“Today, I’m thankful to live a high-carbon lifestyle and wish the rest of the world could too.”
This is a Thanksgiving tweet from Jason Isaac, a director at the pro-oil / gas Texas Public Policy Foundation (TPPF), based in Austin, TX. It’s funded by the likes of the Koch Brothers, Exxon and Chevron. But this tidbit of climate-denier trolling is a sideshow to more devious, and probably unconstitutional, red state laws that Isaac and TPPF are promoting for their patrons.
TPPF has stimulated what they call “anti-boycotting” laws in 18 Republican controlled states (Texas, Florida, Louisiana, West Virginia, etc.) to prohibit their in-state public pension plans and municipalities from doing business with investment managers and banks that “boycott” oil and gas companies (as well as other locally favored in-state industries) or that use ESG factors in making investment decisions. These laws are vaguely worded — making it hard to figure out what “boycotting” means — and give state officials indiscriminate and unreviewable blacklisting authority. As such, an investment firm that has just one ESG investment product for clients in other states is at risk to be blacklisted.
Guess who’s been blacklisted so far? The bulge bracket, money center firms on the East and West Coasts: Blackrock, Goldman Sachs, JP Morgan and Wells Fargo, as well as some Scandinavian firms. Ironically, instead of boycotting, all the blacklisted US firms actually have significant investments in oil and gas companies. Blackrock is the lead blacklist victim so far even though it's probably the largest investor in oil and gas companies in the world. But its CEO, Larry Fink, has led the charge advocating investors focus on how well companies will thrive as global pressure builds to reduce emissions and pollution. Red state politicians call that “woke.” We think it’s just facing facts. Nevertheless, more blacklisting laws are being enacted and state officials, with broad legislative authority, can blacklist wherever their political whims take them.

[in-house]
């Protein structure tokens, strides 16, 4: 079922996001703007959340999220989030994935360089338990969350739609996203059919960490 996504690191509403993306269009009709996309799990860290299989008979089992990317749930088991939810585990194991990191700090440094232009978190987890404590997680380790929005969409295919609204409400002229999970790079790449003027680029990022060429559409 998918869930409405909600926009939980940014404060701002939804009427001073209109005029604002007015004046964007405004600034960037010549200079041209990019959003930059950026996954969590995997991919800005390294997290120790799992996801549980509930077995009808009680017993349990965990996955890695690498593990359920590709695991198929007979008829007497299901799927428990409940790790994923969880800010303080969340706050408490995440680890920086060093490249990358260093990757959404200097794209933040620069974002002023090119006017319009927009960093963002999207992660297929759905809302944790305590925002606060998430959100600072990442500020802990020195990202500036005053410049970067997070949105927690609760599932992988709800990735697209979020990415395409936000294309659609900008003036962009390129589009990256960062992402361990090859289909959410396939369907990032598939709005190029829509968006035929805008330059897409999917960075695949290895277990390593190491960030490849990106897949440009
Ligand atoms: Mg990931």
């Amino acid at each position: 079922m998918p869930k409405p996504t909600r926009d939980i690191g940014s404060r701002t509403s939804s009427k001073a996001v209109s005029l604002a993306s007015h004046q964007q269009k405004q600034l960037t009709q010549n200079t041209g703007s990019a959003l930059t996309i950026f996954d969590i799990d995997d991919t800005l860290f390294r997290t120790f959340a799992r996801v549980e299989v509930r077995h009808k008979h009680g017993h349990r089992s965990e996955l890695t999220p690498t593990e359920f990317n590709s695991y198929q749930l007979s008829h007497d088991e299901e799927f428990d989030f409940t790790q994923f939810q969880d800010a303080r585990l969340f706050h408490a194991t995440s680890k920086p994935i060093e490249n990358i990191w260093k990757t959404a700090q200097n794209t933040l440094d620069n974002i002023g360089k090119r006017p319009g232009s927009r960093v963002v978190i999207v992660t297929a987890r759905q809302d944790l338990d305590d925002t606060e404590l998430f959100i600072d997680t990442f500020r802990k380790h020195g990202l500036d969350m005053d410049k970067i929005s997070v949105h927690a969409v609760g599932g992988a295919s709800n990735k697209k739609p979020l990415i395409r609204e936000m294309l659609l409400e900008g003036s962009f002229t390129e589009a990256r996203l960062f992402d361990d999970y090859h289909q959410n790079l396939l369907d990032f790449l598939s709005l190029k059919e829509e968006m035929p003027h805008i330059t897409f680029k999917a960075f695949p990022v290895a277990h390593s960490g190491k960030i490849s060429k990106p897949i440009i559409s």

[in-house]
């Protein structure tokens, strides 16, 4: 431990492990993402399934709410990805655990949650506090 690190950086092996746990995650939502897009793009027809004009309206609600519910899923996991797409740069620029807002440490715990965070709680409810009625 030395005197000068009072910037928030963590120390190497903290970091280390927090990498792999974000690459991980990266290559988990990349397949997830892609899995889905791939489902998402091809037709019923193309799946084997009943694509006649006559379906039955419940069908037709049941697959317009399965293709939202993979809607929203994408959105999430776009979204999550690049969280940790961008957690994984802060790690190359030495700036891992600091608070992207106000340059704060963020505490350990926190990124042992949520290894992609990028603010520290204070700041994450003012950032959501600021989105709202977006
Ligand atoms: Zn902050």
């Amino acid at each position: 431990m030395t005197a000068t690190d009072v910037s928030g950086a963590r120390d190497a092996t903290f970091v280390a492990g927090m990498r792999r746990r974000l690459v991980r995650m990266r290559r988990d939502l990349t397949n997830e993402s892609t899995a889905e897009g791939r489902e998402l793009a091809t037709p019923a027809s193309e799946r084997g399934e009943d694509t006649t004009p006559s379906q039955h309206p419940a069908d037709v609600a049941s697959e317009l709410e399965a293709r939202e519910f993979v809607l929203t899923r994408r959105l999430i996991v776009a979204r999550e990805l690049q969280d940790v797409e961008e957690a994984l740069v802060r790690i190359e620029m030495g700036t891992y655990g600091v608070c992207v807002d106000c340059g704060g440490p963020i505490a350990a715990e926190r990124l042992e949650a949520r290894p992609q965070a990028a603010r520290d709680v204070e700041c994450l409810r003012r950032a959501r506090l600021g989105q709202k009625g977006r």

Forcing investment managers to drop climate and ESG factors from their investment processes for out-of-state clients as a condition to do business in a state like Texas, struck us as problematic under the Commerce Clause of the US Constitution. That provision gives sole authority to the US Congress to regulate interstate commerce and the Supreme Court has repeatedly held that state laws favoring in-state commercial interests vs out-of-state interests are invalid.
The Supreme Court has allowed a small exception to the general rule. States may use state government funds to favor in-state firms and industries, even if it means buying in-state products and working with in-state firms that cost more and don’t perform as well. It’s not a great idea, but Texas may be free to legislate that its pension funds invest in oil / gas companies and drop ESG factors from their investment decisions. But the Texas law doesn’t actually make its pensions invest in oil / gas; rather, the law makes national investment managers (and thus their out of state clients) invest in oil / gas as a condition to manage investment funds in Texas. Of note, oil / gas has been the worst performing sector in the S&P 500 the past decade even with the recent run-up.
The Supreme Court’s market participant doctrine doesn’t stretch this far. Its decision in South-Central Timber Development, Inc. v. Wunnicke, 467 U.S. 82 (1984), allows a state to impose burdens on commerce within its own state but may not impose conditions that have a substantial regulatory effect outside the state. That’s precisely what these blacklist laws do. They are designed to regulate activities outside the state!
Left unchallenged, these blacklist laws will eventually trigger retaliatory blue state blacklist laws to advance clean energy and ESG goals and penalize companies and industries that thoughtlessly damage the environment and planet - just the kind of interstate economic warfare the Constitution’s Commerce Clause is intended to outlaw.